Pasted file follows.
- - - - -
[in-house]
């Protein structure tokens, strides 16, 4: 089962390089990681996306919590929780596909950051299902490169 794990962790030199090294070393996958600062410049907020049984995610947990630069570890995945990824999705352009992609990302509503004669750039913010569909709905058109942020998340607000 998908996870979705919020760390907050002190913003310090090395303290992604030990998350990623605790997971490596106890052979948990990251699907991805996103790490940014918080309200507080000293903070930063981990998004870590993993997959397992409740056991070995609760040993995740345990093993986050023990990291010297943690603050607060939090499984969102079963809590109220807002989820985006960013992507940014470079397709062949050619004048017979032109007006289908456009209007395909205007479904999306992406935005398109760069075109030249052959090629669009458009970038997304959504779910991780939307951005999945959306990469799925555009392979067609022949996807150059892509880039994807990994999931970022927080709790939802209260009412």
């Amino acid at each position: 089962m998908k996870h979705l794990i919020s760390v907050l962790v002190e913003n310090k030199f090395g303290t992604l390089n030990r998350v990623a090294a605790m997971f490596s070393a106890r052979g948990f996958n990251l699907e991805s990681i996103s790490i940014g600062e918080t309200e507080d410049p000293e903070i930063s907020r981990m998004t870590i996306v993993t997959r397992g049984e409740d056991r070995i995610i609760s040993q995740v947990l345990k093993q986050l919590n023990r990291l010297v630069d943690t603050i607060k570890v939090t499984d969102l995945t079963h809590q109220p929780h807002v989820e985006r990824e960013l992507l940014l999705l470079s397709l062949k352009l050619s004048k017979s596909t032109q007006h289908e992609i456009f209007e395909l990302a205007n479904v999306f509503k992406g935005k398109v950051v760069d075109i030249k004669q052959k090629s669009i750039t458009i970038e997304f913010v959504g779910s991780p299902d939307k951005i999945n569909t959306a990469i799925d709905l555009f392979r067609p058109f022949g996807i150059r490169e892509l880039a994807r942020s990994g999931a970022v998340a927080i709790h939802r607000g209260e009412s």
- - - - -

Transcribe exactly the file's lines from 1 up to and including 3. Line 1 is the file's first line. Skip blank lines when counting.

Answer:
[in-house]
């Protein structure tokens, strides 16, 4: 089962390089990681996306919590929780596909950051299902490169 794990962790030199090294070393996958600062410049907020049984995610947990630069570890995945990824999705352009992609990302509503004669750039913010569909709905058109942020998340607000 998908996870979705919020760390907050002190913003310090090395303290992604030990998350990623605790997971490596106890052979948990990251699907991805996103790490940014918080309200507080000293903070930063981990998004870590993993997959397992409740056991070995609760040993995740345990093993986050023990990291010297943690603050607060939090499984969102079963809590109220807002989820985006960013992507940014470079397709062949050619004048017979032109007006289908456009209007395909205007479904999306992406935005398109760069075109030249052959090629669009458009970038997304959504779910991780939307951005999945959306990469799925555009392979067609022949996807150059892509880039994807990994999931970022927080709790939802209260009412």
């Amino acid at each position: 089962m998908k996870h979705l794990i919020s760390v907050l962790v002190e913003n310090k030199f090395g303290t992604l390089n030990r998350v990623a090294a605790m997971f490596s070393a106890r052979g948990f996958n990251l699907e991805s990681i996103s790490i940014g600062e918080t309200e507080d410049p000293e903070i930063s907020r981990m998004t870590i996306v993993t997959r397992g049984e409740d056991r070995i995610i609760s040993q995740v947990l345990k093993q986050l919590n023990r990291l010297v630069d943690t603050i607060k570890v939090t499984d969102l995945t079963h809590q109220p929780h807002v989820e985006r990824e960013l992507l940014l999705l470079s397709l062949k352009l050619s004048k017979s596909t032109q007006h289908e992609i456009f209007e395909l990302a205007n479904v999306f509503k992406g935005k398109v950051v760069d075109i030249k004669q052959k090629s669009i750039t458009i970038e997304f913010v959504g779910s991780p299902d939307k951005i999945n569909t959306a990469i799925d709905l555009f392979r067609p058109f022949g996807i150059r490169e892509l880039a994807r942020s990994g999931a970022v998340a927080i709790h939802r607000g209260e009412s």